will do, PRSOM it has ocr at the bottom, which means they put it in an exam although it has an asterix so they must have felt it was too hard when everyone's scores plummeted
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    (Original post by drandy76)
    will do, PRSOM it has ocr at the bottom, which means they put it in an exam although it has an asterix so they must have felt it was too hard when everyone's scores plummeted
    Possibly it was in an exam a few years ago when standards were higher or such. The edexcel textbook is the same! They have "examination question" that make recent papers look a doddle.
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    (Original post by Zacken)
    Possibly it was in an exam a few years ago when standards were higher or such. The edexcel textbook is the same! They have "examination question" that make recent papers look a doddle.
    Wouldnt mind a return to those standards, A's for FP2/3 are already ~55/72 going even further down gives me more room for silly errors
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    (Original post by drandy76)
    Wouldnt mind a return to those standards, A's for FP2/3 are already ~55/72 going even further down gives me more room for silly errors
    A year or two ago, it was 71/75 for an A* in FP2... wtf. :afraid:
    Even this Jan, the S2 exam that I sat, it was 70/75 for an A*...
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    (Original post by Zacken)
    A year or two ago, it was 71/75 for an A* in FP2... wtf. :afraid:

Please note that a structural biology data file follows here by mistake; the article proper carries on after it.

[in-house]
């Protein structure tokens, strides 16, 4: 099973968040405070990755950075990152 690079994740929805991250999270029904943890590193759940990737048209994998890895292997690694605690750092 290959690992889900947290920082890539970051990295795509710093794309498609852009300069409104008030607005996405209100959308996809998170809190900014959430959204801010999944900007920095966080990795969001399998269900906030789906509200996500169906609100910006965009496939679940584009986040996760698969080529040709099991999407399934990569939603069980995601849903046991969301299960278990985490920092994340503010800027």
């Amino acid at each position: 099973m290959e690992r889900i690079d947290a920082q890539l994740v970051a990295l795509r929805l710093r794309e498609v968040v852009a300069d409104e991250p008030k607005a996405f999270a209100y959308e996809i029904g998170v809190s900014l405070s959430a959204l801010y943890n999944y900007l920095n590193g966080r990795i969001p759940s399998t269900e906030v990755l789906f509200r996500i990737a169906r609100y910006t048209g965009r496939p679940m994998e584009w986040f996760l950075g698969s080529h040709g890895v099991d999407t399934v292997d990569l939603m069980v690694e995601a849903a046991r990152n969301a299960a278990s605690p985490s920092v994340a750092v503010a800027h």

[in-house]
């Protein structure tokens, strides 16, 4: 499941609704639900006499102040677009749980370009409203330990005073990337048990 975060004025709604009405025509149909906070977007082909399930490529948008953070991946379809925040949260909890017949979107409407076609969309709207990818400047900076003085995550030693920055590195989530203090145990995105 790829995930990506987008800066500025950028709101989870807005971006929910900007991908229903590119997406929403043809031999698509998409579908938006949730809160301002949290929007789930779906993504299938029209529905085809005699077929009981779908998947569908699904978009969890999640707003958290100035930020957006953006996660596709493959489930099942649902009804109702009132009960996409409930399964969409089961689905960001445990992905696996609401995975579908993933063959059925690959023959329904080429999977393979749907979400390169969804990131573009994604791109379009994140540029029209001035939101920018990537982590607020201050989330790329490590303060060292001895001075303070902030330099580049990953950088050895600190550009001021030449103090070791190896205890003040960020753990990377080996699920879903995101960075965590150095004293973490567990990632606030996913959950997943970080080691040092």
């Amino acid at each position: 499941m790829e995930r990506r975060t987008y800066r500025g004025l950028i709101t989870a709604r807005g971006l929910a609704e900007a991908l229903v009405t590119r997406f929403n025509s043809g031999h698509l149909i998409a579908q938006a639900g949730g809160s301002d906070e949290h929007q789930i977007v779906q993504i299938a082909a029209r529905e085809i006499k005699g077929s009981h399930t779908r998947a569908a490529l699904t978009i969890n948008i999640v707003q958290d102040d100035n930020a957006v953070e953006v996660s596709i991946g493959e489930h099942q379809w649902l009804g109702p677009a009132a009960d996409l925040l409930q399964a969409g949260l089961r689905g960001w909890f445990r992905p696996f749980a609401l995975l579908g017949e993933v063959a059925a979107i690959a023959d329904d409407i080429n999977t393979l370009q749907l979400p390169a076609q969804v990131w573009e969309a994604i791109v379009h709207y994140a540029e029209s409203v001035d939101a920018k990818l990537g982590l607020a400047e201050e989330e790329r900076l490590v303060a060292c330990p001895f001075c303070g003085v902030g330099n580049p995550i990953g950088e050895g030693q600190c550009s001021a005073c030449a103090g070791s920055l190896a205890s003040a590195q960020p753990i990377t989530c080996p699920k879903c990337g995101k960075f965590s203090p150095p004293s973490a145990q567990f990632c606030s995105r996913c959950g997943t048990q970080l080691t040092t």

Even this Jan, the S2 exam that I sat, it was 70/75 for an A*...
    Those UMS jumps are horrendous, congrats on your results btw, as for M3.... luckily you took s3 as an insurance
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    (Original post by Zacken)
    A year or two ago, it was 71/75 for an A* in FP2... wtf. :afraid:
    Even this Jan, the S2 exam that I sat, it was 70/75 for an A*...
    http://filestore.aqa.org.uk/over/sta...-JUNE-2015.PDF

    Greatest exam board ever
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    (Original post by drandy76)
    Those UMS jumps are horrendous, congrats on your results btw, as for M3.... luckily you took s3 as an insurance
    Yeah, I don't know what exam boatds are playing at nowadays. :erm:
    Thanks! I only picked up S3 'cause I knew I flunked M3.

    Darn.
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    (Original post by Zacken)
    Sketch the graph and the cord, sketch the line 1-x then find and sketch the tangent. What do you observe?
    I guess that they're looking for a graphical approach, given that this is an A level question, though the question doesn't make it clear. I think that you can also show that the inequality holds by considering the gradient of \cos x-\sin x=\sqrt{2}\cos(x+\frac{\pi}{4}) over the interval, though I found the argument for the lower inequality tricky to get right (late last night, at least).
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    (Original post by atsruser)
    I guess that they're looking for a graphical approach, given that this is an A level question, though the question doesn't make it clear. I think that you can also show that the inequality holds by considering the gradient of \cos x-\sin x=\sqrt{2}\cos(x+\frac{\pi}{4}) over the interval, though I found the argument for the lower inequality tricky to get right (late last night, at least).
    That's a nice analytic approach. I was looking into getting the inequality bounds by looking at the Laurent series for the function and deducing then from there but I don't have quite enough experience to know whether that's viable or not.